Coalition of seven political parties which grouped together to bring about the end of autocratic rule in Nepal. These were: Nepali Congress, Nepali Congress (Democratic), Communist Party of Nepal (Unified Marxist-Leninist), Nepal Workers and Peasants Party, Nepal Goodwill Party, United Left Front, and Peoples Front. Combined the parties had received over 90% of the vote in the 1991 election. In 2006 the SPA joined with the UCPN(M) to spearhead the Loktantra Andolan (democracy movement), which resulted in popular pro-democracy uprisings across Nepal. The outcome was the abolition of the monarchy and the formation of a Nepali republic
Janatantrik Terai Mukti Morcha (JTMM)
A splinter group of CPN(M), based in the Terai and fighting for independence for the Madhesh region since 2004. It is still active after breaking a truce with the government in 2007.
Young Communist League (YCL)
Youth wing of the Unified Communist Party of Nepal-Maoist (CPN-M). The YCL was formed during the ‘People’s War’, and it has since provoked much controversy. Although its leaders state that its members are unarmed, with no military training, this claim has been widely challenged. Furthermore, whilst members are encouraged to participate in socially responsible activities, such as maintaining and improving the environment, they have also been associated with law enforcement activities, such as traffic management and night patrols. This may be seen as presenting a challenge to the authority of the state. However more recently the YCL has been urged to compromise on the party´s revolutionary ideals for the sake of peace and constitution. UCPN-M leader Prachanda was quoted as stating, on 1 April 2012: "Time has come to make sacrifice. We will have to sacrifice our stance for peace and constitution".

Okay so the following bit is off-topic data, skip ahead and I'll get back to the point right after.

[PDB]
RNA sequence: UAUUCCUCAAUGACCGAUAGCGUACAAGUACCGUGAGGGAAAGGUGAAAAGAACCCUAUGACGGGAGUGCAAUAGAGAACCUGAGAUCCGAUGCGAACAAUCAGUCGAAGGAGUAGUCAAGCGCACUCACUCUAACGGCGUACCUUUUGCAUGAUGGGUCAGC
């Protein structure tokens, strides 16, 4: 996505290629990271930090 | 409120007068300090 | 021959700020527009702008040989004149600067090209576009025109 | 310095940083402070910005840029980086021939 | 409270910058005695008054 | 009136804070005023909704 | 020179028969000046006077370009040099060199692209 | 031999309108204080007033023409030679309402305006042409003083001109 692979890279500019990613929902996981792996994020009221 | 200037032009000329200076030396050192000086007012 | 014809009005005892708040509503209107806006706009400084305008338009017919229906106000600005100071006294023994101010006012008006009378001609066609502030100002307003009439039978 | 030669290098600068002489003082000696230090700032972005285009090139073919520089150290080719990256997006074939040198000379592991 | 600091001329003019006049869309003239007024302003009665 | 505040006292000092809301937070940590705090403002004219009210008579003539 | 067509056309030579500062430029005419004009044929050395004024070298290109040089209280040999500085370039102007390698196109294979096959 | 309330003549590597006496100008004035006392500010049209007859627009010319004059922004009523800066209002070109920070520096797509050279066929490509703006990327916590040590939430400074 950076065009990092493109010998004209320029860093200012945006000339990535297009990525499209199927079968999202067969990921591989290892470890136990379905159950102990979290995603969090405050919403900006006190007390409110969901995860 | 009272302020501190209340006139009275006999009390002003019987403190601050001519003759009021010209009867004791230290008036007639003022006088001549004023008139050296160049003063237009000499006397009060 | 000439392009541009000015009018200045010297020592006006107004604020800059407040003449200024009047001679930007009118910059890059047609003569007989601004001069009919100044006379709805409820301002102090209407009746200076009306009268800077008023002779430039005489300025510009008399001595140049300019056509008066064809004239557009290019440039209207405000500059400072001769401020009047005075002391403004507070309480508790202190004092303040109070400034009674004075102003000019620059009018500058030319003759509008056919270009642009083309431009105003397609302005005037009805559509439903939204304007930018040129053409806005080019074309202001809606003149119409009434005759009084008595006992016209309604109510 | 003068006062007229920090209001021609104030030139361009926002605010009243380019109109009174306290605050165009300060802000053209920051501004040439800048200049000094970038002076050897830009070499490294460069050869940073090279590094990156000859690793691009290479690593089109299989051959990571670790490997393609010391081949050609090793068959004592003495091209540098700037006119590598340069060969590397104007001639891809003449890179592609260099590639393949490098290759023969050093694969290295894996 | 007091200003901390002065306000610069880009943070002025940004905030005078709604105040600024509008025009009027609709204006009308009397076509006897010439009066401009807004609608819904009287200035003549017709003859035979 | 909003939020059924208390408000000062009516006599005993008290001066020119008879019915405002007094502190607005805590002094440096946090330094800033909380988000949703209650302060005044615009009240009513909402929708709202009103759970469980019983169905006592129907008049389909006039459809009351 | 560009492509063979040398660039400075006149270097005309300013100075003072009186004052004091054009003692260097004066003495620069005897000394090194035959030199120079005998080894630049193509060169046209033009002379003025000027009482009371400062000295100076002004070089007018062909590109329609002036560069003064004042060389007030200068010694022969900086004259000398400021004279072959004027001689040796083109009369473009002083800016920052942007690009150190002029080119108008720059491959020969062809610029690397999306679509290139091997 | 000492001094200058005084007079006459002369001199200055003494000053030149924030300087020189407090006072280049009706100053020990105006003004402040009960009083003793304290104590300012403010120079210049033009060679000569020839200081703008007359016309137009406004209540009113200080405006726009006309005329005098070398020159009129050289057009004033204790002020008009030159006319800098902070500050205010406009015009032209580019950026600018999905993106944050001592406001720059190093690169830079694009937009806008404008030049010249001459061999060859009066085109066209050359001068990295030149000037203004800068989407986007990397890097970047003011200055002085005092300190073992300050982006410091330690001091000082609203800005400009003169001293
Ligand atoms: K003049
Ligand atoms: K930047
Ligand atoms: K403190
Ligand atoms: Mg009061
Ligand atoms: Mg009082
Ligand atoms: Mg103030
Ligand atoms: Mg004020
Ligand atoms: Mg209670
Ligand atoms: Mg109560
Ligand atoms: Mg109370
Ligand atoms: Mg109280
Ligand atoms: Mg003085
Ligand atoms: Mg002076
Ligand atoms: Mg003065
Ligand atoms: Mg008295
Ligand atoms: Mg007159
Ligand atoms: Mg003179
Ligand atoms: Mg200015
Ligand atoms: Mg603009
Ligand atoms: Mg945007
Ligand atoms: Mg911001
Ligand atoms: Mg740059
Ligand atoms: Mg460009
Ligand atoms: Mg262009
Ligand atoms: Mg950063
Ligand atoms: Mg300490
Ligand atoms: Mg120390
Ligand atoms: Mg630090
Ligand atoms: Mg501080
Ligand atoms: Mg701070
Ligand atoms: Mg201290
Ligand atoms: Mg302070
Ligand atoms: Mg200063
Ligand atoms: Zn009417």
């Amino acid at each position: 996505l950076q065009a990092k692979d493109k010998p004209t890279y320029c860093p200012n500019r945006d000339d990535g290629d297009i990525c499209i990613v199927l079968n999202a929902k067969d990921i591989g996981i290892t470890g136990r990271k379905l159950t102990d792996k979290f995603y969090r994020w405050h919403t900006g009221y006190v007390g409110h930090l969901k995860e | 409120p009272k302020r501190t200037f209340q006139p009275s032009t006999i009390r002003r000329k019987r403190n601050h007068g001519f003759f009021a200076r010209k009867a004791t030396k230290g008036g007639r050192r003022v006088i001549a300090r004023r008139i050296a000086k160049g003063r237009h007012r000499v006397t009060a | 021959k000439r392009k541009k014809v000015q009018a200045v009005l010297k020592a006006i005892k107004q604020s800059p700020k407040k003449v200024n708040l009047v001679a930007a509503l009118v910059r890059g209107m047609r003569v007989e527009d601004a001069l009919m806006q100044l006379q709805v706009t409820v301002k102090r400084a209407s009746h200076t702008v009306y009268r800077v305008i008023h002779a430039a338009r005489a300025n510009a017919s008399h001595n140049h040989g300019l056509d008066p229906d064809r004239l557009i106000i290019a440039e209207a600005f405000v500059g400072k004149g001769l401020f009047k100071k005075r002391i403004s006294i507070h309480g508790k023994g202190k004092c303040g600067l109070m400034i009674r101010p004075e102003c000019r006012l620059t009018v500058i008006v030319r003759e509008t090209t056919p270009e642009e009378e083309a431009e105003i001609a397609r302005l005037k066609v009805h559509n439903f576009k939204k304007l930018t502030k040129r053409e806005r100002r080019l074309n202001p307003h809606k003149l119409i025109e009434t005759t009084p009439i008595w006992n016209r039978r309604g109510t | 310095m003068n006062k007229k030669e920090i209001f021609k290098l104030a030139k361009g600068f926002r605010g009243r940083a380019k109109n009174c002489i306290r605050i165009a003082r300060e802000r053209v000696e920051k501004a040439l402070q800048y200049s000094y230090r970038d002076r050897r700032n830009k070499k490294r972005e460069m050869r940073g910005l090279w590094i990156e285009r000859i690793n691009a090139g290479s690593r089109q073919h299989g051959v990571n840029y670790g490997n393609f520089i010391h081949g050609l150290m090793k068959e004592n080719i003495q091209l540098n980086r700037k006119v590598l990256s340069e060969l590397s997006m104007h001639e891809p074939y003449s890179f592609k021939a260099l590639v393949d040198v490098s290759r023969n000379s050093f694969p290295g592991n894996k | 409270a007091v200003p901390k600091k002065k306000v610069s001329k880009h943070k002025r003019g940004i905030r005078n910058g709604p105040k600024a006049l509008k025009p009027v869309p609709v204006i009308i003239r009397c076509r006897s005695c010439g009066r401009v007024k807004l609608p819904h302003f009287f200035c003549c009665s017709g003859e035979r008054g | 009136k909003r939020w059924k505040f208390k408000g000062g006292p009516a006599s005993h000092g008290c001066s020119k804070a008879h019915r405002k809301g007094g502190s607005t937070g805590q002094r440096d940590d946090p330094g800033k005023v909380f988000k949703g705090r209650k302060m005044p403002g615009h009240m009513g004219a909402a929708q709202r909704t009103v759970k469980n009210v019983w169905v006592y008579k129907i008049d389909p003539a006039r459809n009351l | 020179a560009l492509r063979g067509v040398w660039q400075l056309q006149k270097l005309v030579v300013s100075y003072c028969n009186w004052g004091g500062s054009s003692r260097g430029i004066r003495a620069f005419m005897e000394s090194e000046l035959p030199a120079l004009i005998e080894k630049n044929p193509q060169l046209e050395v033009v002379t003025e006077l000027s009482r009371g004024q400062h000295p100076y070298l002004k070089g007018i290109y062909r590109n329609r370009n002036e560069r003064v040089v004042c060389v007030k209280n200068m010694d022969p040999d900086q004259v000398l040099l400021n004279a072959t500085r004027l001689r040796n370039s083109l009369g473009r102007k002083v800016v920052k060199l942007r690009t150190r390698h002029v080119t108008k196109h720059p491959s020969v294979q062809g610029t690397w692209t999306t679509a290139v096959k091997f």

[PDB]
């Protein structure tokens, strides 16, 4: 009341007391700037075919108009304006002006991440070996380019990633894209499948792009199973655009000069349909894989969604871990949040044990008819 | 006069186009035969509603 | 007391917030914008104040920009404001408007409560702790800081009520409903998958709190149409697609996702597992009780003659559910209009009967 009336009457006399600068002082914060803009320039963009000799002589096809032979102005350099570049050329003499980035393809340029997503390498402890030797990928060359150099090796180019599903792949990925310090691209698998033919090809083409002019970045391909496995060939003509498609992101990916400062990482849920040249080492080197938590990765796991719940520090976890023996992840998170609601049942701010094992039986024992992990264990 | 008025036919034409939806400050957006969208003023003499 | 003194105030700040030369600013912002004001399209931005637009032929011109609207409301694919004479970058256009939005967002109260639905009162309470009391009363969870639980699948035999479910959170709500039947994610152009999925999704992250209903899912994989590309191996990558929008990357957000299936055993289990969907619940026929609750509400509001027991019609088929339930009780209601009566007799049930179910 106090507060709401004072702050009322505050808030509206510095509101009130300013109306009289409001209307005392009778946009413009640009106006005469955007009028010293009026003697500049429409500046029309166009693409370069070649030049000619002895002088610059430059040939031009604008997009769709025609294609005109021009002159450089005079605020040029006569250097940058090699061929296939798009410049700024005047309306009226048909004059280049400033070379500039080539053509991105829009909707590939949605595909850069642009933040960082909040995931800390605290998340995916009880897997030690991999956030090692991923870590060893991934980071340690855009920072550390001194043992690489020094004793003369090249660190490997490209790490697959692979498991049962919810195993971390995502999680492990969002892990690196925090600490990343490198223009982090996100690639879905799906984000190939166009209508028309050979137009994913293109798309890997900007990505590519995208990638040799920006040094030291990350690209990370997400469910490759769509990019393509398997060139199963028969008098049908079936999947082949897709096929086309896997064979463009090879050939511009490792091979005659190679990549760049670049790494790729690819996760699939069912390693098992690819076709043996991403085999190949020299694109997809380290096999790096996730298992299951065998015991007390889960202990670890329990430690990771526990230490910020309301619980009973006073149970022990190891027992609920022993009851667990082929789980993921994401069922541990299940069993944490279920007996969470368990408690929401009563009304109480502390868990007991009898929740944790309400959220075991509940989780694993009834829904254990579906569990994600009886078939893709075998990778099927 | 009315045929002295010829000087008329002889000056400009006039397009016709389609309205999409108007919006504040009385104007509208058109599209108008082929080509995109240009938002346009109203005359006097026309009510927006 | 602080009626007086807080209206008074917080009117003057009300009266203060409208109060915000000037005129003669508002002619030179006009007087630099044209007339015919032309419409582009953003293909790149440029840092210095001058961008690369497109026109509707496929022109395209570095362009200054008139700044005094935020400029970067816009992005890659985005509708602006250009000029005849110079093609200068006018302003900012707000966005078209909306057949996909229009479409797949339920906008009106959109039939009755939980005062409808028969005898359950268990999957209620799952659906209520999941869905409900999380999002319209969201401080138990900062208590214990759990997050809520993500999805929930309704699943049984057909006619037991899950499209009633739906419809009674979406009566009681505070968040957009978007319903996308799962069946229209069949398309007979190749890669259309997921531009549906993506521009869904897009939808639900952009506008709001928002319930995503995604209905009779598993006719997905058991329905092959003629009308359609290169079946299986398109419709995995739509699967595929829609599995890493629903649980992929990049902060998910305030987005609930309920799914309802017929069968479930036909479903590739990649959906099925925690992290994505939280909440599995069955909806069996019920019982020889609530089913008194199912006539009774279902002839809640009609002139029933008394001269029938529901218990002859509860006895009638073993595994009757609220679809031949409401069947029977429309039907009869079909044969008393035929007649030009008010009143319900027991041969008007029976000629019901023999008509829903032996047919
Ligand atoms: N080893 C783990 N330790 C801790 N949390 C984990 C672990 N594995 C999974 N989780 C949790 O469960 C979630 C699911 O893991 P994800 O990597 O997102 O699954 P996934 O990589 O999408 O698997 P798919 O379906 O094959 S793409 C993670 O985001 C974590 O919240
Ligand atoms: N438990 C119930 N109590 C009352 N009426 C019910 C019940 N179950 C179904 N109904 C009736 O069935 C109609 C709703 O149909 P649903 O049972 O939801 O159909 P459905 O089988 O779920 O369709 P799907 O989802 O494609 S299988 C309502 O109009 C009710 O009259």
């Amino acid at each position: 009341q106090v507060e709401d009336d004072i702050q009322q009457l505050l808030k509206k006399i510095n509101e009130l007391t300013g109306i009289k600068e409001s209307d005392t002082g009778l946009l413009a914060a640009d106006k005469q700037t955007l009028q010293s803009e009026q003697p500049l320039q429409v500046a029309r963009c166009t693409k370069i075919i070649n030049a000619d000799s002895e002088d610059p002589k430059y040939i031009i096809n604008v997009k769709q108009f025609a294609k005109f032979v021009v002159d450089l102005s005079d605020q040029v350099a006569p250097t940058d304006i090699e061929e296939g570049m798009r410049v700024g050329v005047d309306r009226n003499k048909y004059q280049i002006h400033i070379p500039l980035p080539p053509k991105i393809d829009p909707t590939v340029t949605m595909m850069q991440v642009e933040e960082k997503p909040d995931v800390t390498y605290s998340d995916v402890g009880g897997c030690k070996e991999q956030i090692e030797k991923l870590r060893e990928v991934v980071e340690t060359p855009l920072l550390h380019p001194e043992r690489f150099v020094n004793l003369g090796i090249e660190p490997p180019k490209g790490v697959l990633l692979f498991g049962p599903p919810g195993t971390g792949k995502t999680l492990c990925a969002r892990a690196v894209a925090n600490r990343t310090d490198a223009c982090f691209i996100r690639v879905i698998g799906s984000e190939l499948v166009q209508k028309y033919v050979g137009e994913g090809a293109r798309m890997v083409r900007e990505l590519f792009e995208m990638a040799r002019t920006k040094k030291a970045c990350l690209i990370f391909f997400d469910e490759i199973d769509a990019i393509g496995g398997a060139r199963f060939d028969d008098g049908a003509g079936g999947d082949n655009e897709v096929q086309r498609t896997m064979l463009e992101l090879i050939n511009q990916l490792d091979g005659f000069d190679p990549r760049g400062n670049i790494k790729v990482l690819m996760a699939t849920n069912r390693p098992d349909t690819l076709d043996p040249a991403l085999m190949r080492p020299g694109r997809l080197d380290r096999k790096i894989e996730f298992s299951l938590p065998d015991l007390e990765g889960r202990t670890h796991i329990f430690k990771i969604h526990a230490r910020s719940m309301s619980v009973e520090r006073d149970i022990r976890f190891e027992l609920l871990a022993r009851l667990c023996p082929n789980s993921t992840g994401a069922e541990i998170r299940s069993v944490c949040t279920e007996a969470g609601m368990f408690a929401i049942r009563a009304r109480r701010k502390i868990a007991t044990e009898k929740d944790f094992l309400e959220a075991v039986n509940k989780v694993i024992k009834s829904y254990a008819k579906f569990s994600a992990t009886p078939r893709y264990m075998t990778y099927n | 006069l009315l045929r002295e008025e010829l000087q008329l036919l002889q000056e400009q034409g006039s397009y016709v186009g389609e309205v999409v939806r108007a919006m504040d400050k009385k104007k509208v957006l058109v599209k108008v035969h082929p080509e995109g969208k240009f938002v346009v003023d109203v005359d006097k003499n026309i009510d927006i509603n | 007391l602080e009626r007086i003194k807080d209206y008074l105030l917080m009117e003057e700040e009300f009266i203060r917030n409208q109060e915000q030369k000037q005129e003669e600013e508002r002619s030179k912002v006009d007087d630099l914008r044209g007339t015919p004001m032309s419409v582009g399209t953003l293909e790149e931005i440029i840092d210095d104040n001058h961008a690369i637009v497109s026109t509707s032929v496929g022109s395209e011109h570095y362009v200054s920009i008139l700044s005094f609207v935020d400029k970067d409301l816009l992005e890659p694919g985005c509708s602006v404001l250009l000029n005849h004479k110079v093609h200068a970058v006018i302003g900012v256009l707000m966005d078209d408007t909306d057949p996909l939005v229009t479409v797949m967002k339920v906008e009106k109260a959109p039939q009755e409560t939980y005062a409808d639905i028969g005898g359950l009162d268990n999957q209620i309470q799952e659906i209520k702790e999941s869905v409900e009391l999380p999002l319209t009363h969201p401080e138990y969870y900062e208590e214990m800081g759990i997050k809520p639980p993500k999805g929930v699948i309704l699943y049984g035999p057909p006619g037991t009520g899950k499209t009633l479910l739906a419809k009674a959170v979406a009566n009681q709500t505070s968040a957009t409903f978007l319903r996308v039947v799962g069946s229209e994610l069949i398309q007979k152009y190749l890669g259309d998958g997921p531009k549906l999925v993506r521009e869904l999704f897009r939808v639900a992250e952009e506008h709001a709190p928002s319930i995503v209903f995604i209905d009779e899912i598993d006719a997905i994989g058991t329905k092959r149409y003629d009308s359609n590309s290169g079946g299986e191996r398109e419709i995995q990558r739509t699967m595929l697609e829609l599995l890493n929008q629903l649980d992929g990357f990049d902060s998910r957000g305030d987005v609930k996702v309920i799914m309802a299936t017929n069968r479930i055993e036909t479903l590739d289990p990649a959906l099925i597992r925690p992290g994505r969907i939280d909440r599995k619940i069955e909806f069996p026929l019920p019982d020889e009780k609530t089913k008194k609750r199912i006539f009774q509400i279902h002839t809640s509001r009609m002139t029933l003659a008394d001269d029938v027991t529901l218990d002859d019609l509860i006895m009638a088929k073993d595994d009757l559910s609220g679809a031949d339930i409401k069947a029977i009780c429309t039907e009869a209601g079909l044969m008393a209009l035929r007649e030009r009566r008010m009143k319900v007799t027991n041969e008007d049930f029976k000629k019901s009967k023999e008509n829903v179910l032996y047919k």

Puspa Kamal Dahal (Prachanda)
Charismatic leader of the UCPN(M) since 1994, including the period of the ‘People’s War’. He served as the first Prime Minister in the newly democratic Nepal, following the 2008 elections in which his UCPN-M party won a surprise victory. He had previously spent over 20 years underground, as a militant communist leader opposed to Nepal’s monarchy. A conflict with President Yadav over the sacking of the army’s chief of staff, resulted in Prachanda’s resignation in 2009.
A pivotal figure in Nepali politics, Dr. Bhattarai became the 36th Prime Minister of Nepal in August 2011, and was still in place at the dissolution of the CA on 27 May 2012. He is a senior Standing Committee Member and vice chairperson of the UCPN-M, and is highly regarded for his academic rigour, and personal standards of integrity. In February 1996 Bhattarai presented the government with a list of 40 demands on behalf of the Maoists, threatening civil war if they were not met. Shortly after, the ‘People’s War’ began. Bhattarai then went underground, but slowly emerged as the public face of the Maoists during the conflict. He became one of their lead negotiators in the run-up to the 2006 Comprehensive Peace Agreement (CPA).
Relations with Maoist leader Prachanda have sometimes been rocky, featuring various disagreements and reconciliations during the two men’s time at the head of the UCPN-M.
Ram Baran Yadav
Became the first president of Nepal in July 2008, nearly two months after the monarchy was abolished. As a leading figure in the Nepali Congress, he was at the forefront of the pro-democracy movementAn ethnic Madheshi from Nepal's southern lowlands, Yadav is strongly opposed to any idea of an independent Madhesh state. The presidency is a largely ceremonial position, although after the collapse of the CA in 2012, the President came into conflict with the UCPN-M over the status of the Prime Minister.
Madhav Kumar Nepal
MK Nepal is a long-standing member of the CPN-UML, serving as General Secretary of the party for 15 years. He was e Prime Minister between 2009 and 2011, taking up office after the resignation of UCPN-M leader Prachanda. Previously General Secretary of CPN(UML), and Deputy Prime Minister during the early 1990s. Resigned in June 2010.
Jhala Nath Khanal
Chairman of the CPN-UML since 2009, and Prime Minister of Nepal from February to August 2011. In January 2011 he was famously slapped by a member of his own party, in protest at the lack of political progress in the country.